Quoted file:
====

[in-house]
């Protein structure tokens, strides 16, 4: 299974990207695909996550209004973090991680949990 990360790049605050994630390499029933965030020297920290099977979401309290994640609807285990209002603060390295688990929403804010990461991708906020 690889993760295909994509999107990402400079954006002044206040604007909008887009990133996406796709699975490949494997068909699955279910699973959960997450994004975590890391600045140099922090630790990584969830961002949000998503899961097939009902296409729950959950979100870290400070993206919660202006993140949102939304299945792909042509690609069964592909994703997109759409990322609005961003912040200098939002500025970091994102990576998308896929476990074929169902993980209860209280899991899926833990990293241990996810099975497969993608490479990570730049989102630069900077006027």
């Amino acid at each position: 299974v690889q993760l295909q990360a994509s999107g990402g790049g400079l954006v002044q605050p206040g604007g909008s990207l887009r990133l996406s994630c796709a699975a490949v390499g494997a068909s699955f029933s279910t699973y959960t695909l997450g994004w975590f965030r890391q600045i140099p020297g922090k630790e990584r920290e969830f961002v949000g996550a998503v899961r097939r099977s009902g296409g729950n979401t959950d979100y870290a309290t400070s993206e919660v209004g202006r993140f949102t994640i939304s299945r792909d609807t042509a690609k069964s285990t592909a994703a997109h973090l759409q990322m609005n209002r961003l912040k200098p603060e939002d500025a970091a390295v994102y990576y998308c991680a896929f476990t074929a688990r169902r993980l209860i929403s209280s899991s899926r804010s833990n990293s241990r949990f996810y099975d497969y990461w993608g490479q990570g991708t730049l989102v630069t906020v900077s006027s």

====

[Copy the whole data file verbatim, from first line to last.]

[in-house]
């Protein structure tokens, strides 16, 4: 299974990207695909996550209004973090991680949990 990360790049605050994630390499029933965030020297920290099977979401309290994640609807285990209002603060390295688990929403804010990461991708906020 690889993760295909994509999107990402400079954006002044206040604007909008887009990133996406796709699975490949494997068909699955279910699973959960997450994004975590890391600045140099922090630790990584969830961002949000998503899961097939009902296409729950959950979100870290400070993206919660202006993140949102939304299945792909042509690609069964592909994703997109759409990322609005961003912040200098939002500025970091994102990576998308896929476990074929169902993980209860209280899991899926833990990293241990996810099975497969993608490479990570730049989102630069900077006027």
């Amino acid at each position: 299974v690889q993760l295909q990360a994509s999107g990402g790049g400079l954006v002044q605050p206040g604007g909008s990207l887009r990133l996406s994630c796709a699975a490949v390499g494997a068909s699955f029933s279910t699973y959960t695909l997450g994004w975590f965030r890391q600045i140099p020297g922090k630790e990584r920290e969830f961002v949000g996550a998503v899961r097939r099977s009902g296409g729950n979401t959950d979100y870290a309290t400070s993206e919660v209004g202006r993140f949102t994640i939304s299945r792909d609807t042509a690609k069964s285990t592909a994703a997109h973090l759409q990322m609005n209002r961003l912040k200098p603060e939002d500025a970091a390295v994102y990576y998308c991680a896929f476990t074929a688990r169902r993980l209860i929403s209280s899991s899926r804010s833990n990293s241990r949990f996810y099975d497969y990461w993608g490479q990570g991708t730049l989102v630069t906020v900077s006027s």